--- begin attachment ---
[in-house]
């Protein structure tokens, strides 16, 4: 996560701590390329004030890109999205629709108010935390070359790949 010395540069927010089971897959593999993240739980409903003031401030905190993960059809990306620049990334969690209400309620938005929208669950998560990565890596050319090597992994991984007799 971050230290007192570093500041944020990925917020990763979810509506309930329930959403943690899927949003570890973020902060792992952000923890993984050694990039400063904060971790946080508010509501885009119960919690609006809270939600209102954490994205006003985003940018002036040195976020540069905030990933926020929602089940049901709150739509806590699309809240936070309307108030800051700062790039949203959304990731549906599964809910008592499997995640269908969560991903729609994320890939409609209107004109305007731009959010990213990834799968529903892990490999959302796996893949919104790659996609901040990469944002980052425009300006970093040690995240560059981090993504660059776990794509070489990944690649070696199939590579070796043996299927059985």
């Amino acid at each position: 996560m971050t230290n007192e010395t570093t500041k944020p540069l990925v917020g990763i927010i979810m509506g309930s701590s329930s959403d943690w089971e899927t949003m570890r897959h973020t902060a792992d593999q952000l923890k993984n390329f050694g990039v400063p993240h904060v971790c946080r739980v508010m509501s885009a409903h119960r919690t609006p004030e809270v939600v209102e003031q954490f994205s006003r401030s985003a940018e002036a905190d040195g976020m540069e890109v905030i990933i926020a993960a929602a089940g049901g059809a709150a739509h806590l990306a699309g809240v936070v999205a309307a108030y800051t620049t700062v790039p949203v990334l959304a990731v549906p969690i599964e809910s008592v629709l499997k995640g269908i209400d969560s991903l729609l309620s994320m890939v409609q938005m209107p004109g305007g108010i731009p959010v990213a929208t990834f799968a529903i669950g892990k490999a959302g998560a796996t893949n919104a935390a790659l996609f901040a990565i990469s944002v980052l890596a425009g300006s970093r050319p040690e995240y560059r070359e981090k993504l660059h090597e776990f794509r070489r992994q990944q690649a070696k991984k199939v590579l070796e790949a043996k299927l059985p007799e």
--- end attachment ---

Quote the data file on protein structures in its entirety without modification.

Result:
[in-house]
């Protein structure tokens, strides 16, 4: 996560701590390329004030890109999205629709108010935390070359790949 010395540069927010089971897959593999993240739980409903003031401030905190993960059809990306620049990334969690209400309620938005929208669950998560990565890596050319090597992994991984007799 971050230290007192570093500041944020990925917020990763979810509506309930329930959403943690899927949003570890973020902060792992952000923890993984050694990039400063904060971790946080508010509501885009119960919690609006809270939600209102954490994205006003985003940018002036040195976020540069905030990933926020929602089940049901709150739509806590699309809240936070309307108030800051700062790039949203959304990731549906599964809910008592499997995640269908969560991903729609994320890939409609209107004109305007731009959010990213990834799968529903892990490999959302796996893949919104790659996609901040990469944002980052425009300006970093040690995240560059981090993504660059776990794509070489990944690649070696199939590579070796043996299927059985």
């Amino acid at each position: 996560m971050t230290n007192e010395t570093t500041k944020p540069l990925v917020g990763i927010i979810m509506g309930s701590s329930s959403d943690w089971e899927t949003m570890r897959h973020t902060a792992d593999q952000l923890k993984n390329f050694g990039v400063p993240h904060v971790c946080r739980v508010m509501s885009a409903h119960r919690t609006p004030e809270v939600v209102e003031q954490f994205s006003r401030s985003a940018e002036a905190d040195g976020m540069e890109v905030i990933i926020a993960a929602a089940g049901g059809a709150a739509h806590l990306a699309g809240v936070v999205a309307a108030y800051t620049t700062v790039p949203v990334l959304a990731v549906p969690i599964e809910s008592v629709l499997k995640g269908i209400d969560s991903l729609l309620s994320m890939v409609q938005m209107p004109g305007g108010i731009p959010v990213a929208t990834f799968a529903i669950g892990k490999a959302g998560a796996t893949n919104a935390a790659l996609f901040a990565i990469s944002v980052l890596a425009g300006s970093r050319p040690e995240y560059r070359e981090k993504l660059h090597e776990f794509r070489r992994q990944q690649a070696k991984k199939v590579l070796e790949a043996k299927l059985p007799e």